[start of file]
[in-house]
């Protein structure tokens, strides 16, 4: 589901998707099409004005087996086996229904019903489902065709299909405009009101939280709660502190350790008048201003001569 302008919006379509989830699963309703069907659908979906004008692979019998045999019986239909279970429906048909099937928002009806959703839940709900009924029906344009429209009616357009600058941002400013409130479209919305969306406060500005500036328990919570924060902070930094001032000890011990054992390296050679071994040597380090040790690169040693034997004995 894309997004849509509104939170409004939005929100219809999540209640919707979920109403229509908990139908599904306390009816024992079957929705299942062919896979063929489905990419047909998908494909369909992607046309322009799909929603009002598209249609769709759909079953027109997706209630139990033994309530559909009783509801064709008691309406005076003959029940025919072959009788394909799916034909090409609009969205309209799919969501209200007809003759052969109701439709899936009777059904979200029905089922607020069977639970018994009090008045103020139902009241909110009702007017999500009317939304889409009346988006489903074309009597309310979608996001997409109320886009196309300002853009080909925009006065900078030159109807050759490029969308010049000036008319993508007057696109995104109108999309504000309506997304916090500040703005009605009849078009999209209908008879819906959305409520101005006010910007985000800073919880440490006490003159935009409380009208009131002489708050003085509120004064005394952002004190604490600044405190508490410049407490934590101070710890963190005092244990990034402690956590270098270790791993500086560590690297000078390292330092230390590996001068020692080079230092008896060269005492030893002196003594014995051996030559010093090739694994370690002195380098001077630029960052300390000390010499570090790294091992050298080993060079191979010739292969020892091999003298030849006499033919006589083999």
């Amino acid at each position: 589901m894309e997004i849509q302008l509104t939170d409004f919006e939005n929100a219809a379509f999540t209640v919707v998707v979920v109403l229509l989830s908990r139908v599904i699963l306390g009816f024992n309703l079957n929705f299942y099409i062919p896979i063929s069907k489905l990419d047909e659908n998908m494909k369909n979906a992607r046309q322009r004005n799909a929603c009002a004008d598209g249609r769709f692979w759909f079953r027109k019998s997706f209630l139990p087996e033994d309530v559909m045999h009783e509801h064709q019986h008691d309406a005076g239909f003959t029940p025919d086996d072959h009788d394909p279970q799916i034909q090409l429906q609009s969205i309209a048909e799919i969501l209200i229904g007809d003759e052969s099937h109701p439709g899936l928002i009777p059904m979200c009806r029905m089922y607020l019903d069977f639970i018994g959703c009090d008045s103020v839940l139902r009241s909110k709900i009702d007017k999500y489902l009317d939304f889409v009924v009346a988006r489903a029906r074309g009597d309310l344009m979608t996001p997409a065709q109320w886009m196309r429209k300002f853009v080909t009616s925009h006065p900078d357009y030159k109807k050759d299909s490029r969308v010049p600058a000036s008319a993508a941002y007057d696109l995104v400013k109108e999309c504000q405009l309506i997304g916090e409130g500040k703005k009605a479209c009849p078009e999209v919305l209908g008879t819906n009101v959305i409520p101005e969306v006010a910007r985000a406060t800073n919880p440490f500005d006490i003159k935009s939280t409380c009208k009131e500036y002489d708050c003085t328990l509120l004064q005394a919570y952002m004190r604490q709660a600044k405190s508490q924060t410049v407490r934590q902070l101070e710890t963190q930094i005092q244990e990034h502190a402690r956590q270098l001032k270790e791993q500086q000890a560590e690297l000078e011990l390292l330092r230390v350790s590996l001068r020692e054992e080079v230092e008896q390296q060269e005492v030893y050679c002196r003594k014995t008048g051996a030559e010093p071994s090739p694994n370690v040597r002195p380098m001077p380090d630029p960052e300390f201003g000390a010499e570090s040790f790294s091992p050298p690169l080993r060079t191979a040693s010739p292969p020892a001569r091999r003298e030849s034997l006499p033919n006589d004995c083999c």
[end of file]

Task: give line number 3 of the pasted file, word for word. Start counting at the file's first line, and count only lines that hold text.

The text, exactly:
């Amino acid at each position: 589901m894309e997004i849509q302008l509104t939170d409004f919006e939005n929100a219809a379509f999540t209640v919707v998707v979920v109403l229509l989830s908990r139908v599904i699963l306390g009816f024992n309703l079957n929705f299942y099409i062919p896979i063929s069907k489905l990419d047909e659908n998908m494909k369909n979906a992607r046309q322009r004005n799909a929603c009002a004008d598209g249609r769709f692979w759909f079953r027109k019998s997706f209630l139990p087996e033994d309530v559909m045999h009783e509801h064709q019986h008691d309406a005076g239909f003959t029940p025919d086996d072959h009788d394909p279970q799916i034909q090409l429906q609009s969205i309209a048909e799919i969501l209200i229904g007809d003759e052969s099937h109701p439709g899936l928002i009777p059904m979200c009806r029905m089922y607020l019903d069977f639970i018994g959703c009090d008045s103020v839940l139902r009241s909110k709900i009702d007017k999500y489902l009317d939304f889409v009924v009346a988006r489903a029906r074309g009597d309310l344009m979608t996001p997409a065709q109320w886009m196309r429209k300002f853009v080909t009616s925009h006065p900078d357009y030159k109807k050759d299909s490029r969308v010049p600058a000036s008319a993508a941002y007057d696109l995104v400013k109108e999309c504000q405009l309506i997304g916090e409130g500040k703005k009605a479209c009849p078009e999209v919305l209908g008879t819906n009101v959305i409520p101005e969306v006010a910007r985000a406060t800073n919880p440490f500005d006490i003159k935009s939280t409380c009208k009131e500036y002489d708050c003085t328990l509120l004064q005394a919570y952002m004190r604490q709660a600044k405190s508490q924060t410049v407490r934590q902070l101070e710890t963190q930094i005092q244990e990034h502190a402690r956590q270098l001032k270790e791993q500086q000890a560590e690297l000078e011990l390292l330092r230390v350790s590996l001068r020692e054992e080079v230092e008896q390296q060269e005492v030893y050679c002196r003594k014995t008048g051996a030559e010093p071994s090739p694994n370690v040597r002195p380098m001077p380090d630029p960052e300390f201003g000390a010499e570090s040790f790294s091992p050298p690169l080993r060079t191979a040693s010739p292969p020892a001569r091999r003298e030849s034997l006499p033919n006589d004995c083999c």